We knew we had to come out with a bang for our first week, and a double-feature of Aliens and Terminator 2: Judgment Day seemed like a perfect fit. Not only are these two of the biggest, most badass Hollywood films ever made, they’re tailor-made to be discussed together.
Both films were co-written and directed by the king of the box office James Cameron years before he earned that title, though these films definitely cemented him as a major player. Both films are also often considered the gold standard for sequels, iconic in their own right, locking fans in perpetual debate over whether they rise above their masterpiece predecessors.. They have a similar way of addressing their source material, upping the ante on taut horror-sci-fi mash-ups into epic action sequences that ultimately shape the course of their respective franchises. Perhaps most importantly, each celebrate an anniversary this month—Terminator 2 was released 25 years ago last week, Aliens turns 30 years old next week—giving us the perfect excuse to revisit them. But do we really need an excuse?
As we open on these sequels, both of our heroes are dealing with the trauma of past events. Ripley has been rescued and reintegrated into society, but she’s experiencing survivor’s guilt and finds her warnings and pleas to mega-evil corporation Weyland-Yutani are pushed aside in favor of the profits of colonization. Sarah Connor’s experiences have given her insight to the forthcoming Judgment Day, but her proclamations are shot down by the ignorant world as a psychotic breakdown. She has been separated from her future world-savior son, locked away in a mental hospital that has at least given her the time to do some awesome pull-ups.
Once Ripley and Sarah are released from their confinement, each teams up with a small group of adversaries and a whole lot of firepower to take on increasingly intelligent and brutal villains. For Terminator 2, that is a familiar face brilliantly repurposed. Cameron is rarely regarded as the filmmaker who built Arnold Schwarzenegger into the mega-star he had become by 1991, but that’s still a stake he could claim. Both parties found their breakout hit with 1984’s The Terminator—before then, Cameron had only made one film and Schwarzenegger was fresh off Conan the Barbarian, which was a hit but didn’t shape the muscle man as a legitimate actor. Over the seven years between Terminator films, Schwarzenegger built a strong filmography of big action films [Predator, The Running Man] and more unlikely roles [Twins, Total Recall]. Cameron proved Schwarzenegger could be a movie star by stripping down the character and playing to his strengths, while the actor’s improvements allowed Cameron to change the character’s scope and push the hulking star’s talents further.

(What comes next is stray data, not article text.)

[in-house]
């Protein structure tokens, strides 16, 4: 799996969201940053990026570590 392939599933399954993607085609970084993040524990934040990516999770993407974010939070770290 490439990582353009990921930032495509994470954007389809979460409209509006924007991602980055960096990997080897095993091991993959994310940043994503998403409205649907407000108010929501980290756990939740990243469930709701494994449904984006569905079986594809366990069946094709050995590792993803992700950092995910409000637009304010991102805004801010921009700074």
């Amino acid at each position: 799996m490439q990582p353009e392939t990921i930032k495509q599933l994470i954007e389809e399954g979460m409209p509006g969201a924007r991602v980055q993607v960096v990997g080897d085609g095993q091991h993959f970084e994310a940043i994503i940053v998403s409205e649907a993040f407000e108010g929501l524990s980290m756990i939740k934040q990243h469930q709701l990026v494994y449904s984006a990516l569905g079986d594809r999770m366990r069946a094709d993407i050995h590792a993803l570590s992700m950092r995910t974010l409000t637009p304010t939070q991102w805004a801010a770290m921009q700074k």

In Aliens, Ripley is thrown in with a rambunctious group of space Marines, who are much more extreme caricatures of the working-class crew of the Nostromo. They don’t act like your typical soldiers, usually a symbol of honor and discipline, but they are good at shooting the place up. Highlighted among the group is Private Hudson, played by a young Bill Paxton, who seems almost like an extension of his role as Punk Leader in the original Terminator film. Their overconfidence and dismissal of Ripley’s warnings are quickly shown to be, in most cases, fatal flaws. Ripley’s maturity is highlighted by comparison—the quiet young woman at the start of Alien has totally transformed, not only into a complete badass but a motherly figure, as well.
Each film takes these characters and grows them organically, letting them change with the tougher, bigger, more momentous stakes. Sarah and Ripley both become stronger and more sharply defined women. Both films manage to maintain their humanity, even amid the tech and explosions that were presumably the main draw for most audiences. As each franchise ultimately lost its way, they did so by replacing their emphasis on character development in favor of convoluted plots. Aliens and Terminator 2 strike the perfect balance of character, world building, hard science fiction, and special effects.
As sequels have become the norm at the multiplex this time of year, it’s refreshing to reflect on the creativity of Aliens and Terminator 2. As I write this, seven of the top 10 films at the box office are sequels or part of a bigger franchise [two of the three that are not—Central Intelligence and Warcraft—are sure to get “sequalized” in the future]. To say that all sequels show off the worst in Hollywood’s capitalistic endeavors isn’t a fair argument, but there is little doubt that too few offer the creative play shown in the films highlighted this week.
Aliens and Terminator 2: Judgment Day offer a lot of thematic and cultural ground to cover. Here’s what to expect this week:
Comparison of the action star personas of Arnold Schwarzenegger and Sigourney Weaver
Discussion on the portrayal of cyborgs and future tech
A look back at James Cameron’s first directorial effort, Piranha Part 2: The Spawning
Statistical analysis of Aliens and Terminator 2 box office